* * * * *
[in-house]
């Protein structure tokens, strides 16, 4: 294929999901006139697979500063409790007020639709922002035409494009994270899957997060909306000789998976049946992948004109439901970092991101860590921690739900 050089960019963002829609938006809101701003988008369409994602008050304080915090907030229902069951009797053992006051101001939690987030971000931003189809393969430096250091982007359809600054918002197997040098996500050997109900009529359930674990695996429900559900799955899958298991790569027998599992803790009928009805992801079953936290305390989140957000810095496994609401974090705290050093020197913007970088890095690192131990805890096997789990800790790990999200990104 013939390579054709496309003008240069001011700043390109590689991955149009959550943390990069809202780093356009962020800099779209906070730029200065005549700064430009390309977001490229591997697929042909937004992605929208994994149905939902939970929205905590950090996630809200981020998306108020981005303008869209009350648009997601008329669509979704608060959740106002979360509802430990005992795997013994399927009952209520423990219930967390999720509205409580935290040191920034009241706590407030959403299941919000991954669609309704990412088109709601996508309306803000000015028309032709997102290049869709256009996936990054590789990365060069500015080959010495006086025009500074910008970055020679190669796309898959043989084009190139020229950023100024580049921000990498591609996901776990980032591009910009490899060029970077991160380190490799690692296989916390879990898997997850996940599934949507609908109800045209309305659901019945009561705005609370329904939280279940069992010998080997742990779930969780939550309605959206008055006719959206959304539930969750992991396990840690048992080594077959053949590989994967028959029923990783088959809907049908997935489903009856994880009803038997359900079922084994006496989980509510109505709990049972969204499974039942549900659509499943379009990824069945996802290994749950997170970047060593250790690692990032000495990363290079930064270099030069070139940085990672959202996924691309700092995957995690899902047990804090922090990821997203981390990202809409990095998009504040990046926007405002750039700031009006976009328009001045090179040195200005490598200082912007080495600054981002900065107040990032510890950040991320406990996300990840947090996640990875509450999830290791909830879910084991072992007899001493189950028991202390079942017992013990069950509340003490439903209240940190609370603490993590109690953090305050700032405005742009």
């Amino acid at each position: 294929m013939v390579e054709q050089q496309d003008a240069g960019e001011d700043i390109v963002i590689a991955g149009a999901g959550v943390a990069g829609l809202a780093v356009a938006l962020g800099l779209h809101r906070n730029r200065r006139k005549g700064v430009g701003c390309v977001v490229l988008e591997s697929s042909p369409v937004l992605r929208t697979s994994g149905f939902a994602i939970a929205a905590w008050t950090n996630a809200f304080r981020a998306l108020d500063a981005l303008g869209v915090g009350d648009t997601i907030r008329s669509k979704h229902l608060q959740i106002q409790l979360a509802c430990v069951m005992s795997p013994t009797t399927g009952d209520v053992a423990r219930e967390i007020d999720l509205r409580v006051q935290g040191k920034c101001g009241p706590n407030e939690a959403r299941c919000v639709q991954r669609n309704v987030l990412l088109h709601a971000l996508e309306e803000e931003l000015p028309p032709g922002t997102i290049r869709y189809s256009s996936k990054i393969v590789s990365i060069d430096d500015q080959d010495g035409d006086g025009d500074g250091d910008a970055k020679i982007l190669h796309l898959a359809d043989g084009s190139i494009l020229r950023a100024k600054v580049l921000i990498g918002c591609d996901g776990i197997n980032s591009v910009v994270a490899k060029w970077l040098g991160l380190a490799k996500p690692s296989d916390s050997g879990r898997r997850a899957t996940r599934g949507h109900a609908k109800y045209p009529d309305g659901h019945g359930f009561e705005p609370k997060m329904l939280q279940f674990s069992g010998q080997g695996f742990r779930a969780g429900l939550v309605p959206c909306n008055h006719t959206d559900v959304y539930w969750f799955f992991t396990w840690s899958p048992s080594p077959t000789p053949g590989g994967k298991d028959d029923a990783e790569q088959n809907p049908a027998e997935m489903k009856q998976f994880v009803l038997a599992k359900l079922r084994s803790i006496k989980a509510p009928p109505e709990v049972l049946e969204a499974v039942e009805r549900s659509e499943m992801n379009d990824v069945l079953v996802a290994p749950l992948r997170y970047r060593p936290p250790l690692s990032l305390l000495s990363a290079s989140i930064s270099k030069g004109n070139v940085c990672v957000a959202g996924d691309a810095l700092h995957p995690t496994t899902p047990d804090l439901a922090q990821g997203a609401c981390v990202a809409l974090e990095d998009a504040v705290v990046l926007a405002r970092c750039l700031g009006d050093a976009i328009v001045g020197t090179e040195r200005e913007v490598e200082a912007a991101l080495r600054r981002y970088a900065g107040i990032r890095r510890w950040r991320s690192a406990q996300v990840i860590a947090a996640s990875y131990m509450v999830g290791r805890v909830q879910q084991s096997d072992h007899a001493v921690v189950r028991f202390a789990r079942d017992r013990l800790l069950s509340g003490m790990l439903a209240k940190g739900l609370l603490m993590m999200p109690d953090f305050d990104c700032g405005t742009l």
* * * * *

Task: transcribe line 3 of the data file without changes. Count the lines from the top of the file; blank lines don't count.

């Amino acid at each position: 294929m013939v390579e054709q050089q496309d003008a240069g960019e001011d700043i390109v963002i590689a991955g149009a999901g959550v943390a990069g829609l809202a780093v356009a938006l962020g800099l779209h809101r906070n730029r200065r006139k005549g700064v430009g701003c390309v977001v490229l988008e591997s697929s042909p369409v937004l992605r929208t697979s994994g149905f939902a994602i939970a929205a905590w008050t950090n996630a809200f304080r981020a998306l108020d500063a981005l303008g869209v915090g009350d648009t997601i907030r008329s669509k979704h229902l608060q959740i106002q409790l979360a509802c430990v069951m005992s795997p013994t009797t399927g009952d209520v053992a423990r219930e967390i007020d999720l509205r409580v006051q935290g040191k920034c101001g009241p706590n407030e939690a959403r299941c919000v639709q991954r669609n309704v987030l990412l088109h709601a971000l996508e309306e803000e931003l000015p028309p032709g922002t997102i290049r869709y189809s256009s996936k990054i393969v590789s990365i060069d430096d500015q080959d010495g035409d006086g025009d500074g250091d910008a970055k020679i982007l190669h796309l898959a359809d043989g084009s190139i494009l020229r950023a100024k600054v580049l921000i990498g918002c591609d996901g776990i197997n980032s591009v910009v994270a490899k060029w970077l040098g991160l380190a490799k996500p690692s296989d916390s050997g879990r898997r997850a899957t996940r599934g949507h109900a609908k109800y045209p009529d309305g659901h019945g359930f009561e705005p609370k997060m329904l939280q279940f674990s069992g010998q080997g695996f742990r779930a969780g429900l939550v309605p959206c909306n008055h006719t959206d559900v959304y539930w969750f799955f992991t396990w840690s899958p048992s080594p077959t000789p053949g590989g994967k298991d028959d029923a990783e790569q088959n809907p049908a027998e997935m489903k009856q998976f994880v009803l038997a599992k359900l079922r084994s803790i006496k989980a509510p009928p109505e709990v049972l049946e969204a499974v039942e009805r549900s659509e499943m992801n379009d990824v069945l079953v996802a290994p749950l992948r997170y970047r060593p936290p250790l690692s990032l305390l000495s990363a290079s989140i930064s270099k030069g004109n070139v940085c990672v957000a959202g996924d691309a810095l700092h995957p995690t496994t899902p047990d804090l439901a922090q990821g997203a609401c981390v990202a809409l974090e990095d998009a504040v705290v990046l926007a405002r970092c750039l700031g009006d050093a976009i328009v001045g020197t090179e040195r200005e913007v490598e200082a912007a991101l080495r600054r981002y970088a900065g107040i990032r890095r510890w950040r991320s690192a406990q996300v990840i860590a947090a996640s990875y131990m509450v999830g290791r805890v909830q879910q084991s096997d072992h007899a001493v921690v189950r028991f202390a789990r079942d017992r013990l800790l069950s509340g003490m790990l439903a209240k940190g739900l609370l603490m993590m999200p109690d953090f305050d990104c700032g405005t742009l």